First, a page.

Proclamation of God's Word found in the Bible

is the priority foundation of Sunday Worship.


The commonad to  preach the Word


“I charge you in the presence of God and of Christ Jesus, who is to judge the living and the dead, and by his appearing and his kingdom:  2 preach the word; be ready in season and out of season; reprove, rebuke, and exhort, with complete patience and teaching. 3 For the time is coming when people will not endure sound teaching, but having itching ears they will accumulate for themselves teachers to suit their own passions” (2 Timothy 4:1-3).


The center of chruch life


Timothy was to read the Word, explain the Word, and exhort people to apply the truths contained in the Word.  This is preaching of God’s Word.  “Until I come, devote yourself to the public reading of Scripture, to exhortation, to teaching” (1 Tim 4:13).


The focal point of church gathering


Acts 20:7 On the first day of the week, when we were gathered together to break bread, Paul began talking to them, intending to leave the next day, and he prolonged his message until midnight.

The focal point of expository preaching is often missing in many churches today. The emphasis of entertaining the audience or giving people a false sense of spirituality through mysticism or the manipulation of their emotions through music, lighting and the tenor of the worship leader’s voice is commonplace.


The purpose of expository preaching


The purpose of preaching is to educate God’s people about what God says in His Word.  It is through the hearing of the truth of God through His Word combined with the power of the Holy Spirit where one becomes transformed by that truth and conformed to that truth. Inducing biblical change—being conformed into the image of Christ is the purpose of all biblical preaching.


This is based on a believer’s true need as determined by God. Renewing your mind comes from hearing the truth of God contained in Scripture. Paul writes in the Book of Romans, “Do not be conformed to this world, but be transformed by the renewal of your mind, that by testing you may discern what is the will of God, what is good and acceptable and perfect” (Rom 12:2).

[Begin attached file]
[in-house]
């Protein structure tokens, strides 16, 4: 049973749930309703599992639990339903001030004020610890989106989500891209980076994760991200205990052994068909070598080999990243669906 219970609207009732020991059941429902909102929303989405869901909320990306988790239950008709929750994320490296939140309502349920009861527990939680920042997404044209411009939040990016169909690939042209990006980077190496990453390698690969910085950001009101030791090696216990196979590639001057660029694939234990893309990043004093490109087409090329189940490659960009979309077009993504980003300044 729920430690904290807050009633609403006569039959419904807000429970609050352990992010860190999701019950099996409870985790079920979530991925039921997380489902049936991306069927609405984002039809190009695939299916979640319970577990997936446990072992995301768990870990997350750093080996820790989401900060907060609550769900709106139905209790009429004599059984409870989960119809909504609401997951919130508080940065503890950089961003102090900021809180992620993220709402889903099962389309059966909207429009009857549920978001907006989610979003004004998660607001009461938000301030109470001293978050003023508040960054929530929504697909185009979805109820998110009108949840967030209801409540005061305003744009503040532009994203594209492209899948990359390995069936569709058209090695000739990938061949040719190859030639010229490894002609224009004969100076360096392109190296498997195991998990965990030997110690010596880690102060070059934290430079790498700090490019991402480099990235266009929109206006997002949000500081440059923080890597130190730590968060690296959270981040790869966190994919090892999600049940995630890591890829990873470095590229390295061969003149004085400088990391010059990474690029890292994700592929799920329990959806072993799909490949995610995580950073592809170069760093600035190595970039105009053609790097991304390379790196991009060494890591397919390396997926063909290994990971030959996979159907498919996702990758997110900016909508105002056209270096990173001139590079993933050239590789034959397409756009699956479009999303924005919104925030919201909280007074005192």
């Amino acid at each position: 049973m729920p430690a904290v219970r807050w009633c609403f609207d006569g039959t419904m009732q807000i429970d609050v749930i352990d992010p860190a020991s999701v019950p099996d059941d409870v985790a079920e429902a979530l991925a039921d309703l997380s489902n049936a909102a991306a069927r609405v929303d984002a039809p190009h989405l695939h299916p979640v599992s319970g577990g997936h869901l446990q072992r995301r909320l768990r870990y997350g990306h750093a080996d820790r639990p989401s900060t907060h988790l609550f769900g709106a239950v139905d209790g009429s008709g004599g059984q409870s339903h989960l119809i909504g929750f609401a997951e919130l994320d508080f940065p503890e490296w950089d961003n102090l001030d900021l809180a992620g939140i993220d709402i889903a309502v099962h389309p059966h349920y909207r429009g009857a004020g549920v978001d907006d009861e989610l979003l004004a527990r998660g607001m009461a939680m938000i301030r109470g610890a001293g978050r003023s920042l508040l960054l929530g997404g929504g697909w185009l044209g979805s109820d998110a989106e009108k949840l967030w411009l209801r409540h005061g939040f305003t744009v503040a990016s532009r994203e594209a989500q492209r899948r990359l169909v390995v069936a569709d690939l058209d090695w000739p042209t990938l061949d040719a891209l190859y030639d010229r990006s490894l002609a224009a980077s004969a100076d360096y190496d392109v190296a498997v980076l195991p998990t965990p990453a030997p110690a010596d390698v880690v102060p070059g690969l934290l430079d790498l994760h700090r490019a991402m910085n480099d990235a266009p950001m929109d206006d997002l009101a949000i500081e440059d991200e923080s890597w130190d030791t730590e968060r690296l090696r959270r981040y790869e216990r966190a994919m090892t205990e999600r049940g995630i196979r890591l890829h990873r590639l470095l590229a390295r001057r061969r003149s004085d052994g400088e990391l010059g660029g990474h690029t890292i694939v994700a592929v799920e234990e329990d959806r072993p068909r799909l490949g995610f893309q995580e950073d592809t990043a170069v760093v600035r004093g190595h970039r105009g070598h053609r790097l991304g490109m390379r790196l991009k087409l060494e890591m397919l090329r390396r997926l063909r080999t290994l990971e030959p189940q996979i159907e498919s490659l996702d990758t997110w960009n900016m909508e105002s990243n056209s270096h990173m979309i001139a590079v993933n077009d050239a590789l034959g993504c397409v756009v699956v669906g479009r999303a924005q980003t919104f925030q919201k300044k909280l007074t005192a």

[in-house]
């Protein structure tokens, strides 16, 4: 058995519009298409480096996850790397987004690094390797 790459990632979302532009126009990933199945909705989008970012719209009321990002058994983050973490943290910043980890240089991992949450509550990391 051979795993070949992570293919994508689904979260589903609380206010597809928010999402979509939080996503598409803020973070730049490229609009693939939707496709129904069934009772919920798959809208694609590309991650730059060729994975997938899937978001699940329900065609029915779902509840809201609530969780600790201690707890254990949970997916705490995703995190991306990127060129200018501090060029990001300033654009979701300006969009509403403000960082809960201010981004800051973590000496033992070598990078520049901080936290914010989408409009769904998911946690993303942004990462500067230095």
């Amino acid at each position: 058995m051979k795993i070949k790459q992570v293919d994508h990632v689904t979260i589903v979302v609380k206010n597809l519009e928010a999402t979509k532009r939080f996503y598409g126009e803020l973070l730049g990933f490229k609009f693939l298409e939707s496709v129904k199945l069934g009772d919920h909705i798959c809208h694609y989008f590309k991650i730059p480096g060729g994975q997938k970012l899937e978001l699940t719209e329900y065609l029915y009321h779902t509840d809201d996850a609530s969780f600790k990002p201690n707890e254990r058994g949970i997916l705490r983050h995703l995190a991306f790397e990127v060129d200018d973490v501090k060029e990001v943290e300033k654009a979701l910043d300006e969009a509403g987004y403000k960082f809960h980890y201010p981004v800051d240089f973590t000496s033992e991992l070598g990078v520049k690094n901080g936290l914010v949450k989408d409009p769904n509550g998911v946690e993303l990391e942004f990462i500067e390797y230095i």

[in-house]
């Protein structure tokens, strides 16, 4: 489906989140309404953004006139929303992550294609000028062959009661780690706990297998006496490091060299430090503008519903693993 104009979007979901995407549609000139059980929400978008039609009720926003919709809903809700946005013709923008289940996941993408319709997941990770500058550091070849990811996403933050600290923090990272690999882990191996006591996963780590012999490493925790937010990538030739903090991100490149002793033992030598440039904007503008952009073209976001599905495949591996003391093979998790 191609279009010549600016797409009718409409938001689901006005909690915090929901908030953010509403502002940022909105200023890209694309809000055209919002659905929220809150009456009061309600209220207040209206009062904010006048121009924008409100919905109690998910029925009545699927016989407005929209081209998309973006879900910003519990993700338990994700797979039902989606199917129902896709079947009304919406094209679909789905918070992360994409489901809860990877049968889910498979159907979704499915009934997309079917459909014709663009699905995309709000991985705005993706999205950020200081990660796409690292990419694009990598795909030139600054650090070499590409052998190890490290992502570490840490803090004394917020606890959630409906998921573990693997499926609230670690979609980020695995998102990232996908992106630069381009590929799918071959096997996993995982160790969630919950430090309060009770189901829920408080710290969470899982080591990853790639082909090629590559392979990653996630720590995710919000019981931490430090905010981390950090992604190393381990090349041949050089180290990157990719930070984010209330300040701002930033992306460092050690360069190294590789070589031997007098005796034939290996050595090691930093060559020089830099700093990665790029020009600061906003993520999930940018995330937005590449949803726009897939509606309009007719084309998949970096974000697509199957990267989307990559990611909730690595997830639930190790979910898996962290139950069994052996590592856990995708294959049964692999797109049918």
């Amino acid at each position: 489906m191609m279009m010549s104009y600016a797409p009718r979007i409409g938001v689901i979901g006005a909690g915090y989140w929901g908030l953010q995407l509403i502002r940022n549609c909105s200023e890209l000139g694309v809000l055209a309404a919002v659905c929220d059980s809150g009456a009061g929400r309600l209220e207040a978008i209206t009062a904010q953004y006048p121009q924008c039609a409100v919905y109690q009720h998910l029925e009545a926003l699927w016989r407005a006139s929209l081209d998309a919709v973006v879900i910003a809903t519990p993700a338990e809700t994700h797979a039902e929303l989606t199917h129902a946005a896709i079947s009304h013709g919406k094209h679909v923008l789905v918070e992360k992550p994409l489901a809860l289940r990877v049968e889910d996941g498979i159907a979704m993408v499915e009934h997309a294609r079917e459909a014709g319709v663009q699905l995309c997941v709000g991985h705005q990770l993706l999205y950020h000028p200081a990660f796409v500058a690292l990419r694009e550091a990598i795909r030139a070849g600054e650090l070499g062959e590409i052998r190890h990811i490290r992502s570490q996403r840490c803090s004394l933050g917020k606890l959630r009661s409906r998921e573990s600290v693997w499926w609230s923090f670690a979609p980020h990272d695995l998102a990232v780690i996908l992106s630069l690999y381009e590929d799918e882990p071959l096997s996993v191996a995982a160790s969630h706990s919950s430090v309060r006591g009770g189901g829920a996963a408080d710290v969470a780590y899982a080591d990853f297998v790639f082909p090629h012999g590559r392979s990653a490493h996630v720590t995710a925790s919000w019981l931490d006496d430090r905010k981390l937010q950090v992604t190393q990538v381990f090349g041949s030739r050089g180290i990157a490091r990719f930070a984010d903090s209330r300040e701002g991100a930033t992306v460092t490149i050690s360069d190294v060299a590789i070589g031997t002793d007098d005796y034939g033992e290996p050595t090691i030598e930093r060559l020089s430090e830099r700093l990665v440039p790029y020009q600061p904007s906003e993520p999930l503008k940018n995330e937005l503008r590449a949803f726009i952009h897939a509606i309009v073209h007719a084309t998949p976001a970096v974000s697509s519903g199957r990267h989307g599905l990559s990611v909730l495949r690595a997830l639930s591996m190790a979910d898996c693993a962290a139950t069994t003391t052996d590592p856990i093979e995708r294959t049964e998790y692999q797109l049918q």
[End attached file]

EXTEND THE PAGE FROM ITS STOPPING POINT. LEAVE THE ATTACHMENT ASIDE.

The method of expository preaching


Webster’s dictionary defines exposition as “a discourse to convey information or explain what is difficult to understand.” Applied to expository preaching, a preacher explains the meaning of Scripture, which may be difficult to understand.


Expository preaching is not a running commentary of Scripture. It is not a topical study of Bible texts loosely connected by a theme. It is not a message where a scripture is used as a launching point or gateway into whatever subject the preacher chooses to address.


Expository preaching focuses on a particular Scripture in light of its context. It contains a main proposition, an outline based on the text of Scripture, illustrations, and application of the meaning of the text.


Haddon Robinson defines expository preaching as:

“The presentation of biblical truth derived from and transmitted through a historical, grammatical, Scripture guided study of a passage in its context, which the Holy Spirit applies first to the life of the preacher and then through him to the congregation.” 


The message clearly explains the original God intended meaning of His Word. Not what does this mean to you or me.

The message applies the Scriptural meaning for today

Expository preaching is represented in Nehemiah 8:8, where the prophet writes: “They read from the book, from the Law of God, clearly, and they gave the sense, so that the people understood the reading.”

To accomplish the desired result of understanding the meaning of Scripture, the expository preacher first begins with exegesis and ends with exposition.  The term “exegesis” comes from exegete, which means to draw out from the text the truth that is in it.  The opposite is “eisegesis”  which means to put meaning into a text.


To illustrate this method, Nolan Howington describes the relationship between exegesis and exposition in the following manner:    “The exegete is like the diver bringing up pearls from the ocean bed; an expositor is like the jeweler who arrays them in orderly fashion and in proper relation to each other.” (Rediscovering Expository Preaching, p. 17).